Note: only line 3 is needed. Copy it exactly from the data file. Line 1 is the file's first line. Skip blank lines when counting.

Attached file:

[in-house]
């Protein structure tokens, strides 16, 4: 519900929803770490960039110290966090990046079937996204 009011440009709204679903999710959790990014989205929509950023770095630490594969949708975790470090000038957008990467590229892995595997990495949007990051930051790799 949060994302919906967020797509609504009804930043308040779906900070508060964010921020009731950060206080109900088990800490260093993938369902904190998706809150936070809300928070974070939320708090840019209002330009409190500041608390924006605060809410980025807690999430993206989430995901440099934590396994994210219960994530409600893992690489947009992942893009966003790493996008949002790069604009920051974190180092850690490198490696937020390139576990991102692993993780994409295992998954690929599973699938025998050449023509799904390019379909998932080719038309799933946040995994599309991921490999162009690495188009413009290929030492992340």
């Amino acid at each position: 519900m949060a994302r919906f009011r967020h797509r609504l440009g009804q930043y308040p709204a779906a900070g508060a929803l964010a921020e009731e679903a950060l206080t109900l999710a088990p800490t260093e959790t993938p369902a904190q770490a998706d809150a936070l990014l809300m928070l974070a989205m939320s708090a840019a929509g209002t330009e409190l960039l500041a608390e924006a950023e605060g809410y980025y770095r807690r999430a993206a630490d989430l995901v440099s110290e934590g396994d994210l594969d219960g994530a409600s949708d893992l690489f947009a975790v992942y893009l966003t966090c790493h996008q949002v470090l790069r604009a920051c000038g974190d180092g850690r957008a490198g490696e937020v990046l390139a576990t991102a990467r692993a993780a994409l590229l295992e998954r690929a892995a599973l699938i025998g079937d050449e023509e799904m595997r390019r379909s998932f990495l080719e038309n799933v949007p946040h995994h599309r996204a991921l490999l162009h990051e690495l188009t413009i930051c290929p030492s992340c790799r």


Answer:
């Amino acid at each position: 519900m949060a994302r919906f009011r967020h797509r609504l440009g009804q930043y308040p709204a779906a900070g508060a929803l964010a921020e009731e679903a950060l206080t109900l999710a088990p800490t260093e959790t993938p369902a904190q770490a998706d809150a936070l990014l809300m928070l974070a989205m939320s708090a840019a929509g209002t330009e409190l960039l500041a608390e924006a950023e605060g809410y980025y770095r807690r999430a993206a630490d989430l995901v440099s110290e934590g396994d994210l594969d219960g994530a409600s949708d893992l690489f947009a975790v992942y893009l966003t966090c790493h996008q949002v470090l790069r604009a920051c000038g974190d180092g850690r957008a490198g490696e937020v990046l390139a576990t991102a990467r692993a993780a994409l590229l295992e998954r690929a892995a599973l699938i025998g079937d050449e023509e799904m595997r390019r379909s998932f990495l080719e038309n799933v949007p946040h995994h599309r996204a991921l490999l162009h990051e690495l188009t413009i930051c290929p030492s992340c790799r």